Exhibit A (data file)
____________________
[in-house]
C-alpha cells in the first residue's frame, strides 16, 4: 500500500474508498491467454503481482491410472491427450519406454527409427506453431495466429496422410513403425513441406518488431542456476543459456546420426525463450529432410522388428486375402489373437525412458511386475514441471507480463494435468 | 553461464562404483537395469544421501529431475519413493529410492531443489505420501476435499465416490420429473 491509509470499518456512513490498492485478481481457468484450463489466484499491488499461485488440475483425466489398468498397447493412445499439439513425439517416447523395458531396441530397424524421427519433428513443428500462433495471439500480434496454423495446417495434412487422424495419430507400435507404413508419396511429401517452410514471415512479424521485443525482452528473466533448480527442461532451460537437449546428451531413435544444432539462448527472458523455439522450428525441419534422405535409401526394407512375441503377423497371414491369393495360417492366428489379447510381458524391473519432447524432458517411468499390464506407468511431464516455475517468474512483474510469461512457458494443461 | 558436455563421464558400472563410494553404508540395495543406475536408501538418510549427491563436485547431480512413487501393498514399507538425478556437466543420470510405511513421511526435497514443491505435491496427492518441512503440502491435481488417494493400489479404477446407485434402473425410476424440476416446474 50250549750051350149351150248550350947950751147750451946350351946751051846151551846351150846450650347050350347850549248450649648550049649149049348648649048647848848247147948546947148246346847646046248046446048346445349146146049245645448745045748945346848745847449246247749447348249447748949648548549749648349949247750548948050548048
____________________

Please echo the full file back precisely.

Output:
[in-house]
C-alpha cells in the first residue's frame, strides 16, 4: 500500500474508498491467454503481482491410472491427450519406454527409427506453431495466429496422410513403425513441406518488431542456476543459456546420426525463450529432410522388428486375402489373437525412458511386475514441471507480463494435468 | 553461464562404483537395469544421501529431475519413493529410492531443489505420501476435499465416490420429473 491509509470499518456512513490498492485478481481457468484450463489466484499491488499461485488440475483425466489398468498397447493412445499439439513425439517416447523395458531396441530397424524421427519433428513443428500462433495471439500480434496454423495446417495434412487422424495419430507400435507404413508419396511429401517452410514471415512479424521485443525482452528473466533448480527442461532451460537437449546428451531413435544444432539462448527472458523455439522450428525441419534422405535409401526394407512375441503377423497371414491369393495360417492366428489379447510381458524391473519432447524432458517411468499390464506407468511431464516455475517468474512483474510469461512457458494443461 | 558436455563421464558400472563410494553404508540395495543406475536408501538418510549427491563436485547431480512413487501393498514399507538425478556437466543420470510405511513421511526435497514443491505435491496427492518441512503440502491435481488417494493400489479404477446407485434402473425410476424440476416446474 50250549750051350149351150248550350947950751147750451946350351946751051846151551846351150846450650347050350347850549248450649648550049649149049348648649048647848848247147948546947148246346847646046248046446048346445349146146049245645448745045748945346848745847449246247749447348249447748949648548549749648349949247750548948050548048